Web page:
Lindsay Avner, Bright Pink Founder & CEO
In June 2005, right after graduating from the University of Michigan, Lindsay tested positive for a mutation on the BRCA1 gene. Vowing not to let the disease strike her, she opted to have a bilateral prophylactic mastectomy. Lindsay founded Bright Pink in January 2007 to share her experience and resources with other young women across the country.
Q: What would you tell your daughter(s) about how to live a healthier, happier and longer life?
A: I would tell them to know what is normal for their bodies and treat them well. Go to the doctor once a year, understand our family’s health history, speak up if something doesn’t feel right.
Go all in with life and truly show up with the best version of yourself. Find your passion and pursue it with all your heart. Mark Twain once said: "The two most important days in your life are the day you are born and the day you find out why." Figure out the why sooner, rather than later, and enjoy the journey.
Take risks, be bold, and fail fast. Perhaps most importantly, be in service of others. The more you give, the more full and rich your life will be.
Q: How would/do you empower your daughter(s) to live proactively at a young age?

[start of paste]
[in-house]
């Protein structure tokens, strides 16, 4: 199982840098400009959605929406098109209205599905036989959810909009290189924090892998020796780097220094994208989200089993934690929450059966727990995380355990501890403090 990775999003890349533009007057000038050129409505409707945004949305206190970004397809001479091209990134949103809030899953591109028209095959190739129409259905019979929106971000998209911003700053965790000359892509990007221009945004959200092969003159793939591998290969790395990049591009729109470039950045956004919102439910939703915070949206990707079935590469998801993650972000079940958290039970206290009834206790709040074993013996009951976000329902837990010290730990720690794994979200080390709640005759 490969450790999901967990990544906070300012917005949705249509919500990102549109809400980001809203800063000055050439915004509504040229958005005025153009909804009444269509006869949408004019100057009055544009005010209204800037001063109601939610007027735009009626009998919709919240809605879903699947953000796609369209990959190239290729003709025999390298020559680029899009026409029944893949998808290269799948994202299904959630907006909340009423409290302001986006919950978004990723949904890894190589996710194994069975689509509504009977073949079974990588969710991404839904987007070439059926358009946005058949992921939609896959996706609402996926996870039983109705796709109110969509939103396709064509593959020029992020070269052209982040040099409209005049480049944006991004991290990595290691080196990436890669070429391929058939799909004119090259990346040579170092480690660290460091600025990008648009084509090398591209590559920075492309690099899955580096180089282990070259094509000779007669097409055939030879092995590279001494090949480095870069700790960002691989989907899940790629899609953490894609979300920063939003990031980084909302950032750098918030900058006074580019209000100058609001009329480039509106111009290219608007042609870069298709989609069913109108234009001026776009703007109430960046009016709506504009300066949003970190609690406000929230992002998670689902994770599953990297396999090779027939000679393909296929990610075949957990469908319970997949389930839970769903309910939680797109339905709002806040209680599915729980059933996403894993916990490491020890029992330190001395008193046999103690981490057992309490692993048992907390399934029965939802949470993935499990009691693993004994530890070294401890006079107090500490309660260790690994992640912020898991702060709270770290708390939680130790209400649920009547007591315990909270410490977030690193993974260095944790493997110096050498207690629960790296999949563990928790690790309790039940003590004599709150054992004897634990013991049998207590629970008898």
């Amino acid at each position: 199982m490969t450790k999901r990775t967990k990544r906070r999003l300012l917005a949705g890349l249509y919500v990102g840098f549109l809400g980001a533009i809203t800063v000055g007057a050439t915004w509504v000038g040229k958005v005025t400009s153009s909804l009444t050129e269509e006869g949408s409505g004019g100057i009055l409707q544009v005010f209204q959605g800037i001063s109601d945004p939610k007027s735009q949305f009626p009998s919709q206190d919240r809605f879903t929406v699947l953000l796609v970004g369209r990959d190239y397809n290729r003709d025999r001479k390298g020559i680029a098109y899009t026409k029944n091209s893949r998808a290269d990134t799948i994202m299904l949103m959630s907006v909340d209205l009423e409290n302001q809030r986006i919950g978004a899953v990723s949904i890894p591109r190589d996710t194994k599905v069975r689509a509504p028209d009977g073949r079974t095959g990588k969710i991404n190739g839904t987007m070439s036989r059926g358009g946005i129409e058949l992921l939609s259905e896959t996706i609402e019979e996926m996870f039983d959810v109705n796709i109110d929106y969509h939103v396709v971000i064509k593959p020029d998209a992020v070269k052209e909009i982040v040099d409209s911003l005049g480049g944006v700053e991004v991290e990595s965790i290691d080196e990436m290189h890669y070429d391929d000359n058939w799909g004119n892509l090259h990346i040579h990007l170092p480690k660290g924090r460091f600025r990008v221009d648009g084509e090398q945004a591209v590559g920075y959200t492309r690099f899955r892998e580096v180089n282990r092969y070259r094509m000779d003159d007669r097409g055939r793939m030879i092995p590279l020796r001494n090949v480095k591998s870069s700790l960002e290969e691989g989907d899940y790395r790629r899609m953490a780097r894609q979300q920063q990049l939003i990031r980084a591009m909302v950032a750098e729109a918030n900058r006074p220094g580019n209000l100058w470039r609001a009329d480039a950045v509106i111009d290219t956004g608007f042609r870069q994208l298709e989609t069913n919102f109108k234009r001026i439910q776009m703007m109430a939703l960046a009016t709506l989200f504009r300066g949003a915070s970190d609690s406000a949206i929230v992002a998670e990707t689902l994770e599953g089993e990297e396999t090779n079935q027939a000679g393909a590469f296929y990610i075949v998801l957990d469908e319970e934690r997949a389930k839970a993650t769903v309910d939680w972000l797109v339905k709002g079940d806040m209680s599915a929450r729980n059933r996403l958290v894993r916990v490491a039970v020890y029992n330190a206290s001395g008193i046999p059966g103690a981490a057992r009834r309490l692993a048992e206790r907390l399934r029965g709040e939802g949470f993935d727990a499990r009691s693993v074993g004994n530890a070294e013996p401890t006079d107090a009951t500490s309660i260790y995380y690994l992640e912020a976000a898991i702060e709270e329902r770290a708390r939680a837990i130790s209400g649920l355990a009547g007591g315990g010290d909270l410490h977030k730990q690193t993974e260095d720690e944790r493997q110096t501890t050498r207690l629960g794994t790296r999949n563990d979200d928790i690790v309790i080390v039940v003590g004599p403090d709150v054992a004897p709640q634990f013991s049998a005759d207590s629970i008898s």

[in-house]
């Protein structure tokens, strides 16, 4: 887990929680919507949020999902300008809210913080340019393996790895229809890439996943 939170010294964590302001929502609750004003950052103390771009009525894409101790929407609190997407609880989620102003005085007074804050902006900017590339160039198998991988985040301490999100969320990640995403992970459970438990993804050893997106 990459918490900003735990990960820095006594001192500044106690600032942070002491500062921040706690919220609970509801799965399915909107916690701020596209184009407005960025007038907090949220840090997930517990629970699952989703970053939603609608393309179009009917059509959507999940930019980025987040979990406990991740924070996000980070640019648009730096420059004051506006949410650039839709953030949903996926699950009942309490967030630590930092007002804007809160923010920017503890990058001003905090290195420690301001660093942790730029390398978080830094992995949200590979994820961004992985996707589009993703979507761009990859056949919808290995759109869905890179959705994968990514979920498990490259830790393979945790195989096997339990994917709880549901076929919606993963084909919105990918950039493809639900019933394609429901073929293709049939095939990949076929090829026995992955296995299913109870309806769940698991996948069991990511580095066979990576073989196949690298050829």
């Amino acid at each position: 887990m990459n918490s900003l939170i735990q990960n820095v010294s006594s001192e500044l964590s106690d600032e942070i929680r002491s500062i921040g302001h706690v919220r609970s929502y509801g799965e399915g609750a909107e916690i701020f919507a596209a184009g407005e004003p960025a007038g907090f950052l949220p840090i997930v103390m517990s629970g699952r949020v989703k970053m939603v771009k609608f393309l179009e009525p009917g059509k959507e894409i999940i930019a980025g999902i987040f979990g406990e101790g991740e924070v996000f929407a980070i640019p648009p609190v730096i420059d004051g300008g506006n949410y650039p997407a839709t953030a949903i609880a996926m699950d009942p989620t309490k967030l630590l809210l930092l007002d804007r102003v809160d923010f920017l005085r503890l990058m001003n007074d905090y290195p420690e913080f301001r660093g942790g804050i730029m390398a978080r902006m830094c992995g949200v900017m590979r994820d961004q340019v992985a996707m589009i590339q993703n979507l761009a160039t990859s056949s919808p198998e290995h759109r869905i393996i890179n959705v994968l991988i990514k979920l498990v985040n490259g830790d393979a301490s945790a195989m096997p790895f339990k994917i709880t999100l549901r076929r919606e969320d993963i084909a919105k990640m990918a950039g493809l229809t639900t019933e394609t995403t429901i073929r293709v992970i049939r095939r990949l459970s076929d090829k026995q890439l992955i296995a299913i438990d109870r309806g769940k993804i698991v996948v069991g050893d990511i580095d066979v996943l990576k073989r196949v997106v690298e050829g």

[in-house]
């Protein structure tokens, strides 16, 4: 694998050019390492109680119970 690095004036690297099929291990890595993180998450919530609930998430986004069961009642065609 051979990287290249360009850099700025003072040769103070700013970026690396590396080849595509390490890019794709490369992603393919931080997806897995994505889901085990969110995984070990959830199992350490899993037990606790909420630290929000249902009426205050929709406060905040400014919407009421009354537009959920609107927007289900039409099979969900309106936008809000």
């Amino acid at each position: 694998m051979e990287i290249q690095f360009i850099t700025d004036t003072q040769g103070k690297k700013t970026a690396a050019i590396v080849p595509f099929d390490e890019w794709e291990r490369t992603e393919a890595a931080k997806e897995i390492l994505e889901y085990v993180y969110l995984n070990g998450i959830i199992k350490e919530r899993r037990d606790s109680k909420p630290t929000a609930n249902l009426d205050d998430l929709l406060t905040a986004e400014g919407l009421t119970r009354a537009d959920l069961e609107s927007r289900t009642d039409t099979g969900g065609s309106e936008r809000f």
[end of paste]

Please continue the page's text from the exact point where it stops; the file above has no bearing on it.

A: Being proactive is all about playing offense, not defense. Being intentional about the outcome they want and building a plan to get there. For instance, setting Google reminders for when to check in with a friend. Making workouts be just as much part of the "schedule" as your weekly touchbase with your boss. Going to the doctor once a year for a well-woman’s exam, even when they feel perfectly healthy, to maximize all they can do to continue to stay healthy.
Q: How do you educate your daughter about her risk factors for breast and ovarian cancer?
A: It’s extremely important to have open communication when it comes to family health history to make sure they understand both parents’ medical histories. It’s also important to teach them how to be body-conscious in a positive way╌understanding what’s normal for their bodies. I like that they see an example in me that you can go through a risk-reducing double mastectomy and still feel really beautiful in your own skin. Finally, helping them to understand how specific choices, like taking birth control and making healthy choices when it comes to smoking and drinking can help decrease their risk.
Q: What’s the most powerful way you support your daughter?
A: I always make sure that they know they are never alone. I will always be there for them, to share in the best days and also the not-so-good ones. We’re in this together, I always say!
Q: What three words would you tell your daughter about the importance of living well?
A: Just two words! Brighten Up, which to me means be proactive, take charge and make it happen!